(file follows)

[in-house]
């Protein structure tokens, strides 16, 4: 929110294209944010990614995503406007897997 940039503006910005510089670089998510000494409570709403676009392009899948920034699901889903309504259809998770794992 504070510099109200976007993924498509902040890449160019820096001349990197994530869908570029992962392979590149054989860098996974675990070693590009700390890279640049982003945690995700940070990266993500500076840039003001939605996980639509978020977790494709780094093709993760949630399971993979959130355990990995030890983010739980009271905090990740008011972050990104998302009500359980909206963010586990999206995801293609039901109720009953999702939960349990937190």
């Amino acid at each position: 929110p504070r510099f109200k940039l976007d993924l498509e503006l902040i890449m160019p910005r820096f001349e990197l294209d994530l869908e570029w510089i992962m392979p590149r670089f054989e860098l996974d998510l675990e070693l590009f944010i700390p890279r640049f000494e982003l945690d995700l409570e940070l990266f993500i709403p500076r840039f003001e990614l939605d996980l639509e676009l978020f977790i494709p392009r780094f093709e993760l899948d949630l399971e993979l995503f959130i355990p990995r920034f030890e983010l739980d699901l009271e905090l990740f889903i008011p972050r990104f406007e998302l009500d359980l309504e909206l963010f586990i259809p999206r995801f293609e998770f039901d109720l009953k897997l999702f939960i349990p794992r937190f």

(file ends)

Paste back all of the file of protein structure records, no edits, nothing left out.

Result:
[in-house]
């Protein structure tokens, strides 16, 4: 929110294209944010990614995503406007897997 940039503006910005510089670089998510000494409570709403676009392009899948920034699901889903309504259809998770794992 504070510099109200976007993924498509902040890449160019820096001349990197994530869908570029992962392979590149054989860098996974675990070693590009700390890279640049982003945690995700940070990266993500500076840039003001939605996980639509978020977790494709780094093709993760949630399971993979959130355990990995030890983010739980009271905090990740008011972050990104998302009500359980909206963010586990999206995801293609039901109720009953999702939960349990937190």
């Amino acid at each position: 929110p504070r510099f109200k940039l976007d993924l498509e503006l902040i890449m160019p910005r820096f001349e990197l294209d994530l869908e570029w510089i992962m392979p590149r670089f054989e860098l996974d998510l675990e070693l590009f944010i700390p890279r640049f000494e982003l945690d995700l409570e940070l990266f993500i709403p500076r840039f003001e990614l939605d996980l639509e676009l978020f977790i494709p392009r780094f093709e993760l899948d949630l399971e993979l995503f959130i355990p990995r920034f030890e983010l739980d699901l009271e905090l990740f889903i008011p972050r990104f406007e998302l009500d359980l309504e909206l963010f586990i259809p999206r995801f293609e998770f039901d109720l009953k897997l999702f939960i349990p794992r937190f």